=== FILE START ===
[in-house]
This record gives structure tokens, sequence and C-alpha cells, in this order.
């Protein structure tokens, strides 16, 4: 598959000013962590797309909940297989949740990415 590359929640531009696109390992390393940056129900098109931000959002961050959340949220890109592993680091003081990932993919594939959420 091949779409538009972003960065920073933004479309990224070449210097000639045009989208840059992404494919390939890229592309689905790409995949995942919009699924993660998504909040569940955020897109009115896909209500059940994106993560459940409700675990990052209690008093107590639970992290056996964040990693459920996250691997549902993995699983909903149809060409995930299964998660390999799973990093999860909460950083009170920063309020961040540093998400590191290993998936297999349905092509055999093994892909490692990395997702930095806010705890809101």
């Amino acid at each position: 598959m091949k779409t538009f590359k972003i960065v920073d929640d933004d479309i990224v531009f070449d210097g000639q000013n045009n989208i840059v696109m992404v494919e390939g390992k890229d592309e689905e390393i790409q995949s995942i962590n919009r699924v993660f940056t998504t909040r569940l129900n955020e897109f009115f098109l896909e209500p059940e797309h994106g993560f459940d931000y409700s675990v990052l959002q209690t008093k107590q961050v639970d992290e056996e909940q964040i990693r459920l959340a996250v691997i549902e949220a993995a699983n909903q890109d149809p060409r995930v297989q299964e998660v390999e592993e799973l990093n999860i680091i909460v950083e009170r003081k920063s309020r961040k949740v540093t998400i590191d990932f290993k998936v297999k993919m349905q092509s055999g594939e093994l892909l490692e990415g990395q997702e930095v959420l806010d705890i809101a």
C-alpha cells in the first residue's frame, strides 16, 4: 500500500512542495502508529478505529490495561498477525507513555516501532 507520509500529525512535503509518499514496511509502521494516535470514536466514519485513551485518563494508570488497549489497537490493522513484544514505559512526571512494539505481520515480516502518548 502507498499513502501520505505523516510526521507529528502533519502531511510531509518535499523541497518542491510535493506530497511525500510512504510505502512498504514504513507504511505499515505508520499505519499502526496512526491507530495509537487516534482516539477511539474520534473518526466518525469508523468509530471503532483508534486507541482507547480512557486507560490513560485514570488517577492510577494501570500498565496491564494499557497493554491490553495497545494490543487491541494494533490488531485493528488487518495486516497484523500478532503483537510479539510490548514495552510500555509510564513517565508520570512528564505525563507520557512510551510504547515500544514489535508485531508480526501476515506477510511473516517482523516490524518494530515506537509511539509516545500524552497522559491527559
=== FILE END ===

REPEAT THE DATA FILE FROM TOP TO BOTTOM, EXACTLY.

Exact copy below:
[in-house]
This record gives structure tokens, sequence and C-alpha cells, in this order.
């Protein structure tokens, strides 16, 4: 598959000013962590797309909940297989949740990415 590359929640531009696109390992390393940056129900098109931000959002961050959340949220890109592993680091003081990932993919594939959420 091949779409538009972003960065920073933004479309990224070449210097000639045009989208840059992404494919390939890229592309689905790409995949995942919009699924993660998504909040569940955020897109009115896909209500059940994106993560459940409700675990990052209690008093107590639970992290056996964040990693459920996250691997549902993995699983909903149809060409995930299964998660390999799973990093999860909460950083009170920063309020961040540093998400590191290993998936297999349905092509055999093994892909490692990395997702930095806010705890809101």
């Amino acid at each position: 598959m091949k779409t538009f590359k972003i960065v920073d929640d933004d479309i990224v531009f070449d210097g000639q000013n045009n989208i840059v696109m992404v494919e390939g390992k890229d592309e689905e390393i790409q995949s995942i962590n919009r699924v993660f940056t998504t909040r569940l129900n955020e897109f009115f098109l896909e209500p059940e797309h994106g993560f459940d931000y409700s675990v990052l959002q209690t008093k107590q961050v639970d992290e056996e909940q964040i990693r459920l959340a996250v691997i549902e949220a993995a699983n909903q890109d149809p060409r995930v297989q299964e998660v390999e592993e799973l990093n999860i680091i909460v950083e009170r003081k920063s309020r961040k949740v540093t998400i590191d990932f290993k998936v297999k993919m349905q092509s055999g594939e093994l892909l490692e990415g990395q997702e930095v959420l806010d705890i809101a």
C-alpha cells in the first residue's frame, strides 16, 4: 500500500512542495502508529478505529490495561498477525507513555516501532 507520509500529525512535503509518499514496511509502521494516535470514536466514519485513551485518563494508570488497549489497537490493522513484544514505559512526571512494539505481520515480516502518548 502507498499513502501520505505523516510526521507529528502533519502531511510531509518535499523541497518542491510535493506530497511525500510512504510505502512498504514504513507504511505499515505508520499505519499502526496512526491507530495509537487516534482516539477511539474520534473518526466518525469508523468509530471503532483508534486507541482507547480512557486507560490513560485514570488517577492510577494501570500498565496491564494499557497493554491490553495497545494490543487491541494494533490488531485493528488487518495486516497484523500478532503483537510479539510490548514495552510500555509510564513517565508520570512528564505525563507520557512510551510504547515500544514489535508485531508480526501476515506477510511473516517482523516490524518494530515506537509511539509516545500524552497522559491527559